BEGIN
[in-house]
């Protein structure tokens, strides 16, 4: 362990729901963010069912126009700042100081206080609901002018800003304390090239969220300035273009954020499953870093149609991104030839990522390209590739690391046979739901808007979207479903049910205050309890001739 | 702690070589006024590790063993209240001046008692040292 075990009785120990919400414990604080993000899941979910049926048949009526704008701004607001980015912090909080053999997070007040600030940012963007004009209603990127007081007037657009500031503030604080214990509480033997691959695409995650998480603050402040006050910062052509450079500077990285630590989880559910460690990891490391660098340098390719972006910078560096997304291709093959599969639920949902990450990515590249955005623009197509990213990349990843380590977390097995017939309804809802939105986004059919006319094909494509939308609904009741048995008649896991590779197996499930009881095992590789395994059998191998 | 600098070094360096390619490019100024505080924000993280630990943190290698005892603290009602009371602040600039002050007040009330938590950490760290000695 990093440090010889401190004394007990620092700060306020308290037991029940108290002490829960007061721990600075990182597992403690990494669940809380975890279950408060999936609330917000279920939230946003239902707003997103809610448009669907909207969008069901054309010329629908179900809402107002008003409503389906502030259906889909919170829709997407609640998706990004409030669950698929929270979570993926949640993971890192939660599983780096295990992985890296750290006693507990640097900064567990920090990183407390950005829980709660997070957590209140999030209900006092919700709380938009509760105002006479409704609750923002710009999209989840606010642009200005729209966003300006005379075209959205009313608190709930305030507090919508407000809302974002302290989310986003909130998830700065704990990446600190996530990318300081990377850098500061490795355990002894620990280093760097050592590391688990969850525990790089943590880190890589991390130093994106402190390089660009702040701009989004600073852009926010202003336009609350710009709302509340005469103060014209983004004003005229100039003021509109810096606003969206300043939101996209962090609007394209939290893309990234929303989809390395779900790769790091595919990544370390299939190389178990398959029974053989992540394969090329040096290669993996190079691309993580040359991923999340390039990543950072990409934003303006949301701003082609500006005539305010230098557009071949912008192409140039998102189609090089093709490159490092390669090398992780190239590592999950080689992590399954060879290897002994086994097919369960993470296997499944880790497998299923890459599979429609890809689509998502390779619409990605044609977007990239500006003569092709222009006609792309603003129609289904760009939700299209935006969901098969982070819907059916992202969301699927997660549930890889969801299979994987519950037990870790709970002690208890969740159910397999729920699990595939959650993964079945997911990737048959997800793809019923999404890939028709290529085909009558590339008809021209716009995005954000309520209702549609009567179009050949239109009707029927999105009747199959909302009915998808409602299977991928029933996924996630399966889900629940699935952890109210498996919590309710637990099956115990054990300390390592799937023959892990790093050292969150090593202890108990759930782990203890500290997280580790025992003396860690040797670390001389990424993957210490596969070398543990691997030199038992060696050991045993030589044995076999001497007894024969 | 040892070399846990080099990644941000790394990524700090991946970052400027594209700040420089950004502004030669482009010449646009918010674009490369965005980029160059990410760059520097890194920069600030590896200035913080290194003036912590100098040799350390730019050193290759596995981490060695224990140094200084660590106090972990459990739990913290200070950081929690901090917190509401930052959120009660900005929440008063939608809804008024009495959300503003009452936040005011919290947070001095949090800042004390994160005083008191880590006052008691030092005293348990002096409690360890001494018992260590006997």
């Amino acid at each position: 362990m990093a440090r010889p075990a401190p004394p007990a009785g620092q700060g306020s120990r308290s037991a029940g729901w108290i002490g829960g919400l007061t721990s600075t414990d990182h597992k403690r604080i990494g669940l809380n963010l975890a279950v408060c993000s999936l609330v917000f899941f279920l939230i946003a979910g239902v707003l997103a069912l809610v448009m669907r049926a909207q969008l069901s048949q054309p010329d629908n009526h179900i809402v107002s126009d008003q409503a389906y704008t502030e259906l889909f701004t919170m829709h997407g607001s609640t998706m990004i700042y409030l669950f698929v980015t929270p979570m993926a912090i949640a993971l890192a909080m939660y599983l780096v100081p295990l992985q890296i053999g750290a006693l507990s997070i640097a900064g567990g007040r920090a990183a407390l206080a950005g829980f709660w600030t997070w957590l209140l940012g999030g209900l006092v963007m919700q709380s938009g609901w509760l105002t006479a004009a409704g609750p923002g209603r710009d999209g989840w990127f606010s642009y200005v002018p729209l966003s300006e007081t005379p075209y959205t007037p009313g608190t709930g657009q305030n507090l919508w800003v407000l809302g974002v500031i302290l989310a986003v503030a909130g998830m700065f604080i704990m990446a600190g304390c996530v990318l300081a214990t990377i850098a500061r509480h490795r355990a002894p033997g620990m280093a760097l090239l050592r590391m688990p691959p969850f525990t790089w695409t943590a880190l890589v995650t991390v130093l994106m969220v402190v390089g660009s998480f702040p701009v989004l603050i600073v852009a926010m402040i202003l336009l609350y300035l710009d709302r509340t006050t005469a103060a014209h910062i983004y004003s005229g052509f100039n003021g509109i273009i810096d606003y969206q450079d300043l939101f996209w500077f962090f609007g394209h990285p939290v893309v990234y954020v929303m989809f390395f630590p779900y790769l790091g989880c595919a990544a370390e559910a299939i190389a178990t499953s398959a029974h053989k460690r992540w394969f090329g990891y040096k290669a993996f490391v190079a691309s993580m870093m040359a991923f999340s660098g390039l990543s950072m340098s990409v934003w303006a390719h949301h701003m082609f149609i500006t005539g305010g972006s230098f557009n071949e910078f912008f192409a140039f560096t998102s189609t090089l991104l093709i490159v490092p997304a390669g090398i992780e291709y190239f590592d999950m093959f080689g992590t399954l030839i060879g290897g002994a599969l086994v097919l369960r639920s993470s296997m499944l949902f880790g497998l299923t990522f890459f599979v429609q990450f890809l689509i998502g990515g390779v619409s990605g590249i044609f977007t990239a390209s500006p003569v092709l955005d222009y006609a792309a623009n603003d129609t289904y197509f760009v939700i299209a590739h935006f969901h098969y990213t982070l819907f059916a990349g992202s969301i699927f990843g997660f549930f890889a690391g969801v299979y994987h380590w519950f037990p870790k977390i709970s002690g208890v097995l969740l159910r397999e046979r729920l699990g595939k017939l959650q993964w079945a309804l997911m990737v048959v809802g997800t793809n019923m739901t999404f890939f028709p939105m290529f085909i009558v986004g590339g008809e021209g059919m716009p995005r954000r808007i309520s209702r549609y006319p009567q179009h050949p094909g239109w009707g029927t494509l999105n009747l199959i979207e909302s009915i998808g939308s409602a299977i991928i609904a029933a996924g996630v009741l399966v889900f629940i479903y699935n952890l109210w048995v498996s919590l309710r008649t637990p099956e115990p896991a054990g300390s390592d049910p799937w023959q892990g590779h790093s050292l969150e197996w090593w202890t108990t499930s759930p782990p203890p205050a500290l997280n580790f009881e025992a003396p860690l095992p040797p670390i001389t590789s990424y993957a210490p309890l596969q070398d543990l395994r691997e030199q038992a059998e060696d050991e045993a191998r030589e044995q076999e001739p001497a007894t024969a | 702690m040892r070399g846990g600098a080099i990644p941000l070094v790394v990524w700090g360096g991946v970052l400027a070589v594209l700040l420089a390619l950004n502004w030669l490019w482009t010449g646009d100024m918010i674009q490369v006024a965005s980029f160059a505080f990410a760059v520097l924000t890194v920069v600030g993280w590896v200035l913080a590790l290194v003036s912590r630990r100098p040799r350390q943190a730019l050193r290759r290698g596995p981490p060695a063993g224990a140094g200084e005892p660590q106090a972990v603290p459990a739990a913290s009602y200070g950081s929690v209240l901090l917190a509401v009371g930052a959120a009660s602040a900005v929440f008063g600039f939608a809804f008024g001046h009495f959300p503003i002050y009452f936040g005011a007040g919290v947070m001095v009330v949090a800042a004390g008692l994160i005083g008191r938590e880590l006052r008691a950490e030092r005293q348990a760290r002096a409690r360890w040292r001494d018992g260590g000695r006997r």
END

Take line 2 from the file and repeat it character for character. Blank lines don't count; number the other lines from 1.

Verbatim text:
């Protein structure tokens, strides 16, 4: 362990729901963010069912126009700042100081206080609901002018800003304390090239969220300035273009954020499953870093149609991104030839990522390209590739690391046979739901808007979207479903049910205050309890001739 | 702690070589006024590790063993209240001046008692040292 075990009785120990919400414990604080993000899941979910049926048949009526704008701004607001980015912090909080053999997070007040600030940012963007004009209603990127007081007037657009500031503030604080214990509480033997691959695409995650998480603050402040006050910062052509450079500077990285630590989880559910460690990891490391660098340098390719972006910078560096997304291709093959599969639920949902990450990515590249955005623009197509990213990349990843380590977390097995017939309804809802939105986004059919006319094909494509939308609904009741048995008649896991590779197996499930009881095992590789395994059998191998 | 600098070094360096390619490019100024505080924000993280630990943190290698005892603290009602009371602040600039002050007040009330938590950490760290000695 990093440090010889401190004394007990620092700060306020308290037991029940108290002490829960007061721990600075990182597992403690990494669940809380975890279950408060999936609330917000279920939230946003239902707003997103809610448009669907909207969008069901054309010329629908179900809402107002008003409503389906502030259906889909919170829709997407609640998706990004409030669950698929929270979570993926949640993971890192939660599983780096295990992985890296750290006693507990640097900064567990920090990183407390950005829980709660997070957590209140999030209900006092919700709380938009509760105002006479409704609750923002710009999209989840606010642009200005729209966003300006005379075209959205009313608190709930305030507090919508407000809302974002302290989310986003909130998830700065704990990446600190996530990318300081990377850098500061490795355990002894620990280093760097050592590391688990969850525990790089943590880190890589991390130093994106402190390089660009702040701009989004600073852009926010202003336009609350710009709302509340005469103060014209983004004003005229100039003021509109810096606003969206300043939101996209962090609007394209939290893309990234929303989809390395779900790769790091595919990544370390299939190389178990398959029974053989992540394969090329040096290669993996190079691309993580040359991923999340390039990543950072990409934003303006949301701003082609500006005539305010230098557009071949912008192409140039998102189609090089093709490159490092390669090398992780190239590592999950080689992590399954060879290897002994086994097919369960993470296997499944880790497998299923890459599979429609890809689509998502390779619409990605044609977007990239500006003569092709222009006609792309603003129609289904760009939700299209935006969901098969982070819907059916992202969301699927997660549930890889969801299979994987519950037990870790709970002690208890969740159910397999729920699990595939959650993964079945997911990737048959997800793809019923999404890939028709290529085909009558590339008809021209716009995005954000309520209702549609009567179009050949239109009707029927999105009747199959909302009915998808409602299977991928029933996924996630399966889900629940699935952890109210498996919590309710637990099956115990054990300390390592799937023959892990790093050292969150090593202890108990759930782990203890500290997280580790025992003396860690040797670390001389990424993957210490596969070398543990691997030199038992060696050991045993030589044995076999001497007894024969 | 040892070399846990080099990644941000790394990524700090991946970052400027594209700040420089950004502004030669482009010449646009918010674009490369965005980029160059990410760059520097890194920069600030590896200035913080290194003036912590100098040799350390730019050193290759596995981490060695224990140094200084660590106090972990459990739990913290200070950081929690901090917190509401930052959120009660900005929440008063939608809804008024009495959300503003009452936040005011919290947070001095949090800042004390994160005083008191880590006052008691030092005293348990002096409690360890001494018992260590006997």